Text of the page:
Rafael Carranza, Mauricio de Rosa and Ignacio Flores (2023) – Wealth Inequality in Latin America

How wealth has accumulated in the region and how is it distributed across households?
Despite being widely recognized for its extreme income inequality, reliable data on
wealth is scarce, partial and oftentimes contradictory, making it difficult to answer
these basic questions. In this study, we estimate aggregates based on macroeconomic
data, and inequality based on recently available surveys. We contrast our results
with the literature, with a handful of state-of-the-art estimates from administrative
sources, and with more available but extrapolated estimates from Credit Suisse and
wid.world. Considering all the evidence, we distinguish reliable facts from what can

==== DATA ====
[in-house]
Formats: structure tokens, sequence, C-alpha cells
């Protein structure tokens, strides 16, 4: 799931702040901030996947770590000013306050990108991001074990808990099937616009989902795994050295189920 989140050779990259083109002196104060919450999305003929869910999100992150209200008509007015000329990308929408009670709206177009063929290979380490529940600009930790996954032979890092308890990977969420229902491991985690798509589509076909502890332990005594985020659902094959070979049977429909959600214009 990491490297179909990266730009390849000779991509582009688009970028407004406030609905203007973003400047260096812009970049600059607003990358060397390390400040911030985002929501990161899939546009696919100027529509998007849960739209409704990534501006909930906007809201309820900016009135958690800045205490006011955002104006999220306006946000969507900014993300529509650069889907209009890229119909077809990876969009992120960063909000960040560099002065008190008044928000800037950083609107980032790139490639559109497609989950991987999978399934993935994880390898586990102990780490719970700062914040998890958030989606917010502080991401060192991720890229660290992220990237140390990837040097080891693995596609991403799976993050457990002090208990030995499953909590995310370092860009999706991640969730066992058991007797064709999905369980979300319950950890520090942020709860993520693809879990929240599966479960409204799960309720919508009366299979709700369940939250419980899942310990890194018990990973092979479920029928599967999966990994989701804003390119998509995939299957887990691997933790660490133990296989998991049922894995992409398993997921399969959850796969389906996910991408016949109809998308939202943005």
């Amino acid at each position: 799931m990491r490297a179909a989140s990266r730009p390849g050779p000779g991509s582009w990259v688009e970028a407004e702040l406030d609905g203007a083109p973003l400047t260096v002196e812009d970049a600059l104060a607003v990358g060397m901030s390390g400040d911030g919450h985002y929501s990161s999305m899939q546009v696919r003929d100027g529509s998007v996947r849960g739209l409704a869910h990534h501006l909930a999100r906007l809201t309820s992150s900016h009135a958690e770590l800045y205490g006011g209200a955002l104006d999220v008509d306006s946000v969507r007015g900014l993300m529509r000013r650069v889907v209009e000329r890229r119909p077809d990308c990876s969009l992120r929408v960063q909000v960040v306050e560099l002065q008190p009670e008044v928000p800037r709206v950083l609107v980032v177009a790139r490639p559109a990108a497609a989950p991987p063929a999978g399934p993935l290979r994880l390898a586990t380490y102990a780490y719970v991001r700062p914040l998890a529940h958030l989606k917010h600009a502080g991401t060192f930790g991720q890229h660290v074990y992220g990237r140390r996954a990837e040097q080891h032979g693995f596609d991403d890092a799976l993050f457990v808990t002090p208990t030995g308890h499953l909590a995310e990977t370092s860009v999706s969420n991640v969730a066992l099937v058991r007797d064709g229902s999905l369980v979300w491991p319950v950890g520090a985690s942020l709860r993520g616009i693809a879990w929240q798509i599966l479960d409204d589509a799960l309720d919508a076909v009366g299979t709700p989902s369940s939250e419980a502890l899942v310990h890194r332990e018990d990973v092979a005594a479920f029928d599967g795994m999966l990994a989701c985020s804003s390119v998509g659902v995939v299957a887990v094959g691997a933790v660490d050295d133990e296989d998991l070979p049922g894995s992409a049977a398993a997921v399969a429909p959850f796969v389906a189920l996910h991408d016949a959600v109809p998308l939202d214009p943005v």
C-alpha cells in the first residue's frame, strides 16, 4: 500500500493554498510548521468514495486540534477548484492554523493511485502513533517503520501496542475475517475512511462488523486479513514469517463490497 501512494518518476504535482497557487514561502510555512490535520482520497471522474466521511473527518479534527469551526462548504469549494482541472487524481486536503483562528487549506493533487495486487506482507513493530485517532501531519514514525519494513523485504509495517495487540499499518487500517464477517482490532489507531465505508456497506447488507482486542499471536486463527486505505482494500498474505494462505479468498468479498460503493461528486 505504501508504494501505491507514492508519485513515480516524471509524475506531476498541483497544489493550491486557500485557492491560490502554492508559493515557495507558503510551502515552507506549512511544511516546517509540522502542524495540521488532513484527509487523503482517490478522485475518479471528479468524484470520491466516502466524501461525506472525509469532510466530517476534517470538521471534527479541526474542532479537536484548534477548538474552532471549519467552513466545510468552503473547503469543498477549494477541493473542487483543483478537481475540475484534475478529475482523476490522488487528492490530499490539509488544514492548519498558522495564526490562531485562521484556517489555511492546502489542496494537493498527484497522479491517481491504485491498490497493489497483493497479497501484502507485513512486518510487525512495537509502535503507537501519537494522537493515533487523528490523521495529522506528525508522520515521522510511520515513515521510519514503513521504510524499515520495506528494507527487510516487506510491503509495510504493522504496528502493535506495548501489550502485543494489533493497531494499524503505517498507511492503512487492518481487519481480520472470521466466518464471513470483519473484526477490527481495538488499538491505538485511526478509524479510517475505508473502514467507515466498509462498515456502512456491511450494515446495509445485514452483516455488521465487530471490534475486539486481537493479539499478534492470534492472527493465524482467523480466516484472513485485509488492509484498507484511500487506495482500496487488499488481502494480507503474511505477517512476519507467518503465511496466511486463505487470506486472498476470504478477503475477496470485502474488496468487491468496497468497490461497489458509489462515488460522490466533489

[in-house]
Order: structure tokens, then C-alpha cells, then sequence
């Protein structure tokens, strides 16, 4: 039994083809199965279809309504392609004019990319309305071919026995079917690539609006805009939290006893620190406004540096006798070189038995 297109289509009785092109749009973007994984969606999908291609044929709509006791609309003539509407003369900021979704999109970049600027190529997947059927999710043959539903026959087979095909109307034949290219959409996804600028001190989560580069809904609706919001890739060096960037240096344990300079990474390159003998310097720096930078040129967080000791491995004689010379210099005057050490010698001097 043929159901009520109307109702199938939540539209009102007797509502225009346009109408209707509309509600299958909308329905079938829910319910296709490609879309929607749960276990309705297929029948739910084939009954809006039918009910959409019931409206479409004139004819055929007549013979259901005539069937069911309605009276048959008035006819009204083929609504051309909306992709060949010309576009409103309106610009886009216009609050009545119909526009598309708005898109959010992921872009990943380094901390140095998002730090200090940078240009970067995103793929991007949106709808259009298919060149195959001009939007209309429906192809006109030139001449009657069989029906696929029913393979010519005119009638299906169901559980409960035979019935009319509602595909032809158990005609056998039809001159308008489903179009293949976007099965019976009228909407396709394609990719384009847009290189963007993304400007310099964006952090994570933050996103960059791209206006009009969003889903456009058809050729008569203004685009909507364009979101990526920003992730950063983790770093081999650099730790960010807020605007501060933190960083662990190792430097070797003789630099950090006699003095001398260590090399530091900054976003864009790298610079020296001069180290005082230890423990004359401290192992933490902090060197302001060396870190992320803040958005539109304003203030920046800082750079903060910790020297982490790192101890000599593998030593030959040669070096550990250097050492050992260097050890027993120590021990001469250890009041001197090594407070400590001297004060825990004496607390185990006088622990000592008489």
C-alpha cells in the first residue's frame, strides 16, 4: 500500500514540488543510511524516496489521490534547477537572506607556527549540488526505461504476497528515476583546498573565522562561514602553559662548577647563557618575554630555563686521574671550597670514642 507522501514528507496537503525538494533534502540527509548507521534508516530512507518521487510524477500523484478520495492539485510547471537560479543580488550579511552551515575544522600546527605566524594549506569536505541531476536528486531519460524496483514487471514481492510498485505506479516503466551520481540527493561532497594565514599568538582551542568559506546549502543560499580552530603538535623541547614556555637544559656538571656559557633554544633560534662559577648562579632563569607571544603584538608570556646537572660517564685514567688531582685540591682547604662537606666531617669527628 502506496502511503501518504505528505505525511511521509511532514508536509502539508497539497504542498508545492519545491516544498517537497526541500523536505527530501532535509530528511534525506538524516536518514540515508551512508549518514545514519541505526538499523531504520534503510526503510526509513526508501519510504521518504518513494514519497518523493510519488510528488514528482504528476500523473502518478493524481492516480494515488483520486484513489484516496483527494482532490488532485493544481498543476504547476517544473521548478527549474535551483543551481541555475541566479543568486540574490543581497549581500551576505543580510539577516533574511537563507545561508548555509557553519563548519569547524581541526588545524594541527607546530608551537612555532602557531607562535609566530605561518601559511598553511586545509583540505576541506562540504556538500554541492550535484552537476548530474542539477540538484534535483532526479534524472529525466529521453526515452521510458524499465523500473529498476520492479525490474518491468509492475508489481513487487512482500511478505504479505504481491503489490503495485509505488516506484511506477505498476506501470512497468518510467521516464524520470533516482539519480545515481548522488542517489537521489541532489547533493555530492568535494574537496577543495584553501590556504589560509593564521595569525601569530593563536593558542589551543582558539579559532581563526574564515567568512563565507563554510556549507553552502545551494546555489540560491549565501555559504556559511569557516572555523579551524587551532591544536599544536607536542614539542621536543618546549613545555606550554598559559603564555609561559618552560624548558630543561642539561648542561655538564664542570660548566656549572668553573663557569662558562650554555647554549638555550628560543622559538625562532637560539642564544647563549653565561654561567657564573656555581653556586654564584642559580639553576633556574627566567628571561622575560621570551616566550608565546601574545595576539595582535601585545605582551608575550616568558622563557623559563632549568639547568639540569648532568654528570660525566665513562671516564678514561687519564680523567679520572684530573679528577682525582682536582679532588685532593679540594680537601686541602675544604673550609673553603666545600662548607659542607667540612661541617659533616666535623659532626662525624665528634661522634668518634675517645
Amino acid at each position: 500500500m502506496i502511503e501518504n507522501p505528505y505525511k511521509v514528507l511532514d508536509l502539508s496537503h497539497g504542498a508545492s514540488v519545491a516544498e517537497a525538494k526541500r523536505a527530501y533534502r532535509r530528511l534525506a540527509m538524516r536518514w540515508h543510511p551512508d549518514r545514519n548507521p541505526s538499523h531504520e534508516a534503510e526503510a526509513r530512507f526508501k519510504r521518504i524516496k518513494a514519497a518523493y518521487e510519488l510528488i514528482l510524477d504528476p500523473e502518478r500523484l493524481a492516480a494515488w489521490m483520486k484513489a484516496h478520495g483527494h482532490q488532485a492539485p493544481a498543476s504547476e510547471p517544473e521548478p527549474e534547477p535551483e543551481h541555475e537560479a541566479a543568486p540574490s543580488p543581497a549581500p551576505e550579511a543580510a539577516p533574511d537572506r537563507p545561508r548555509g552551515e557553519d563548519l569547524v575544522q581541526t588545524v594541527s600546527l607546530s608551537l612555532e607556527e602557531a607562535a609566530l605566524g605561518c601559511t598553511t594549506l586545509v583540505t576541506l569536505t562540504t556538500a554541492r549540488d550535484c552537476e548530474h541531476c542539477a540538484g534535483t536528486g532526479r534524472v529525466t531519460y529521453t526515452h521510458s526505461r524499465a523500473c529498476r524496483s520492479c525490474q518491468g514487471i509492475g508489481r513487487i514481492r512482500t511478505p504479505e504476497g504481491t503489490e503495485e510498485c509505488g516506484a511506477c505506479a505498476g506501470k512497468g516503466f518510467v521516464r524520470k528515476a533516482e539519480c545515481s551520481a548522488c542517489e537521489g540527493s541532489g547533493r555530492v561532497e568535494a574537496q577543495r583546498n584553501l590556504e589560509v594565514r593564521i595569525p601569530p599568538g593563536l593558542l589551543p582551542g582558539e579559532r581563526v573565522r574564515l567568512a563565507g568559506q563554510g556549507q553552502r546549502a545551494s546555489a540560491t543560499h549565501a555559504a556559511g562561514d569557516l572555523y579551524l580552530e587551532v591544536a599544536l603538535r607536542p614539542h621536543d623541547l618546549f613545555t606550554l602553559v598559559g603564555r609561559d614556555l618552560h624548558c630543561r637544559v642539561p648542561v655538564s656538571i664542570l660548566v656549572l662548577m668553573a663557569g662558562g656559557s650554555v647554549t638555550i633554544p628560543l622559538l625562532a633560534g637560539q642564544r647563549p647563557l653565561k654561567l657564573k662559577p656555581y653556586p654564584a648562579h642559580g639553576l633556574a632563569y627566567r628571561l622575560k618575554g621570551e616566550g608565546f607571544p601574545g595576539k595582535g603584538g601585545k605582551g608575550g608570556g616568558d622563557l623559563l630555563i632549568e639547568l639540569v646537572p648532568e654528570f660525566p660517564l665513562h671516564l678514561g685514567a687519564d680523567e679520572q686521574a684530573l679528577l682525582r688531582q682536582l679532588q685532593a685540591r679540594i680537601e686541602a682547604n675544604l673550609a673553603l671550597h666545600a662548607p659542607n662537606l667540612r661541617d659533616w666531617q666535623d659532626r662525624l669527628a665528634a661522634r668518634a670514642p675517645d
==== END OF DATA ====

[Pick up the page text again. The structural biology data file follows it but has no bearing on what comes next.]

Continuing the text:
only be conjectured or speculated. We find that aggregate wealth increased over two
decades in four countries, now ranging close to 3.5 the national income for market
value estimates and 5-6 times at book values. We also find that wealth inequality is
amongst the highest in the world were it can be measured. Given data limitations,
one can only speculate about aggregates in opaque countries and about inequality
trends in any country in the region. Although recent research in the developed world
has focused in combining data sources to better understand wealth, the region lags
behind and urgently requires more and better public information.